Kaleidoscope, a shareware product by Gregory D. Landweber, is not scriptable, but many Mac users know and love it as a powerful alternative to Apple’s Appearance control panel. Its penetration of the Macintosh consciousness is so pervasive that even Apple recognizes its influence. Apple’s AppleScript site contains some sample Kaleidoscope scripts for changing Kaleidoscope schemes (analogous to Appearance themes) using the Finder. Just to make them more interesting, they are cast as folder action scripts.

Apple Data Detectors Scripting scripting addition and actions

Apple Data Detectors (ADD) is a technology that was introduced with Mac OS 8. It was described in my report on AppleScript 1.1.2, which also includes links to third-party resources. ADD is not included on the Mac OS 8.5 installation CD, but version 1.0.2 is available for download on Apple’s AppleScript site and works correctly under Mac OS 8.5. (It disappeared from the web site briefly at one point, causing alarm, but promptly reappeared.)

Basically, ADD lets you use contextual menu commands to perform actions on all instances of text within a selection that meet pattern criteria specified by installed detectors. The Apple Data Detectors Extension enables ADD to work in applications that do not directly support the Contextual Menu Manager, such as Apple’s Script Editor. An example of ADD is Internet Address Detectors (IAD), a collection of detectors from Apple which recognize internet addresses beginning with http://, ftp:// and the like. ADD actions are nothing more than AppleScript scripts with special handlers. For example, there is a third-party action to let you use the contextual menu manager to add a nickname to Eudora Pro’s address book by selecting text containing an email address. 10/10/99

To write scripts that work with ADD, you must have the Apple Data Detectors Scripting scripting addition, which supplies some required new terminology. To write custom detectors (which are simple text files), download the Apple Data Detectors SDK, which includes the Detector Editor and a manual. The process is quite simple. I wrote the first version of the AppleScript Terminology detector and some actions for getting help with AppleScript in a weekend.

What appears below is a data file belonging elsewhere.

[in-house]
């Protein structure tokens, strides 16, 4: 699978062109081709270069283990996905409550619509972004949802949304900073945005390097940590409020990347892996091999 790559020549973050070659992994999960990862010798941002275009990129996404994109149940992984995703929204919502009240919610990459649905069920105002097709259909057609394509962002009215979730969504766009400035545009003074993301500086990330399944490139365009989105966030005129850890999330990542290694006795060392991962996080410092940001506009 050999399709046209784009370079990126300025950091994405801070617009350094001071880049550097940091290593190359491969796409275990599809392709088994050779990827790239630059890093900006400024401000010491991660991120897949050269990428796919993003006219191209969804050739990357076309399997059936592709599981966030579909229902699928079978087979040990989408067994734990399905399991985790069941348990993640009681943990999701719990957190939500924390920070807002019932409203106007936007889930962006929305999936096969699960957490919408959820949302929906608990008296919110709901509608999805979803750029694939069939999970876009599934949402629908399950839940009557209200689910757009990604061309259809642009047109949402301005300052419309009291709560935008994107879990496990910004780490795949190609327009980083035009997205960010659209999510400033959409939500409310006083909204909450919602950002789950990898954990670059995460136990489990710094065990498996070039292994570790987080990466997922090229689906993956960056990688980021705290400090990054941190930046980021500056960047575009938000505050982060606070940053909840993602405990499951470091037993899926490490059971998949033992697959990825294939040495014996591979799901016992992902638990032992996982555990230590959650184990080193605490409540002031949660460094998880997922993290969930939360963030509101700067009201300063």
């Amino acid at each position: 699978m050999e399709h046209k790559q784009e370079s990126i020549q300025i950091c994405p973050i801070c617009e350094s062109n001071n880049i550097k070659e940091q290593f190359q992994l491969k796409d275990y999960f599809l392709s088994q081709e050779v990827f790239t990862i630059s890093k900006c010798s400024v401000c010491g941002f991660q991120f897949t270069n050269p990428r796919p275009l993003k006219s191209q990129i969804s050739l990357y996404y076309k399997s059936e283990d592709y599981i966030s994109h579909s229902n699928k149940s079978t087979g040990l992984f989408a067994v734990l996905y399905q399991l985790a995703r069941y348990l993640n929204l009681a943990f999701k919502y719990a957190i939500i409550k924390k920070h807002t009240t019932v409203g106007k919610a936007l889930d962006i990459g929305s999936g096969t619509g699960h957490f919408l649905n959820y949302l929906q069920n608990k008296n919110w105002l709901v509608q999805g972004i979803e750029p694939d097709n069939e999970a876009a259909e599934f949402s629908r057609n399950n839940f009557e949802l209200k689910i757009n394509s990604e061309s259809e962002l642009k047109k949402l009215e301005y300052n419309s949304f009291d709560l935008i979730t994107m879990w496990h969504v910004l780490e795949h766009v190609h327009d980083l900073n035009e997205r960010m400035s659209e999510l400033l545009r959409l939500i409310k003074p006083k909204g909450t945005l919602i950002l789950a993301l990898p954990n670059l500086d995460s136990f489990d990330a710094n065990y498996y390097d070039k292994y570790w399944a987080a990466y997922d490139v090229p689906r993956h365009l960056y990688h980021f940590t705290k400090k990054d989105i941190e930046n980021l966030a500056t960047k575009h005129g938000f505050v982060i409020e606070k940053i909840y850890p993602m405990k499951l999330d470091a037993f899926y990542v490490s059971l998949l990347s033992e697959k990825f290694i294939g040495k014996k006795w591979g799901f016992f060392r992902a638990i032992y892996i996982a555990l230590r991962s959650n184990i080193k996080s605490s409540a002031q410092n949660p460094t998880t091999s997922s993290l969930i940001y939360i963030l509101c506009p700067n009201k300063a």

The Apple Data Detectors control panel application has a scripting dictionary, but it is not in fact scriptable.

Application Switcher

Apple’s recent penchant for making some features of system components available only via AppleScript has led to a deluge of AppleScript-based solutions. The Application Switcher seems to have drawn more attention than others.

Bill Reising has posted three AppleScripts for Mac OS 8.5 only. One is a copy of Apple’s own script to reset the Application Switcher to its default. Another places the Application Switcher where Bill likes it and with his favorite settings. Both are run-only, meaning that you can’t edit them to suit your own preferences, nor even see how he did it.
Raul has posted another set of similar scripts.
Trevor Page of MAX Consulting has written Application Switcher Prefs (formerly Dock Settings), a FaceSpan application which allows Mac users to set all the hidden preferences of the Mac OS 8.5 Application Switcher menu and tear-off palette using a control panel format.
Fraser Speirs posted SwitchBox 1.1, another FaceSpan application for controlling the Mac OS 8.5 Application Switcher. This one is unlike others in that it includes the ability to save sets of settings and switch among them. 10/13/99

Disk Copy application
Apple has posted Disk Image 6.3 scripts, a set of AppleScripts that extend the functionality of Disk Copy 6.3, showing how to use AppleScript to control Disk Copy and to gain access to features not present in the user interface, such as creating a self-mounting image. 10/13/99

Disk Copy is attachable. If you place compiled AppleScripts in a folder named Scripts in the same folder as your Disk Copy 6.1 or later application, they will appear in a Scripts menu in the Disk Copy application. 10/10/99

Folder Actions system extension
The Standard Additions scripting addition now includes several commands for use in folder action scripts. When a script containing these commands is attached to a folder, the script will be run automatically whenever the folder’s window is moved, opened or closed, or items are added to it or removed from it while its window is open. In addition, the Folder Actions system extension is itself scriptable, so that scripts can be attached to or removed from a specified folder under script control. Several sample folder action scripts are included in the Folder Action Scripts subfolder of the Scripts folder in the standard Mac OS 8.5 installation. My shareware Folder Action Setup control panel application uses FaceSpan and AppleScript to create a window-based interface for the Folder Actions extension.

Apple’s AppleScript site includes a QuickTime demonstration of folder actions by Sal Soghoian, and its workflow tutorial is based on folder actions. 10/10/99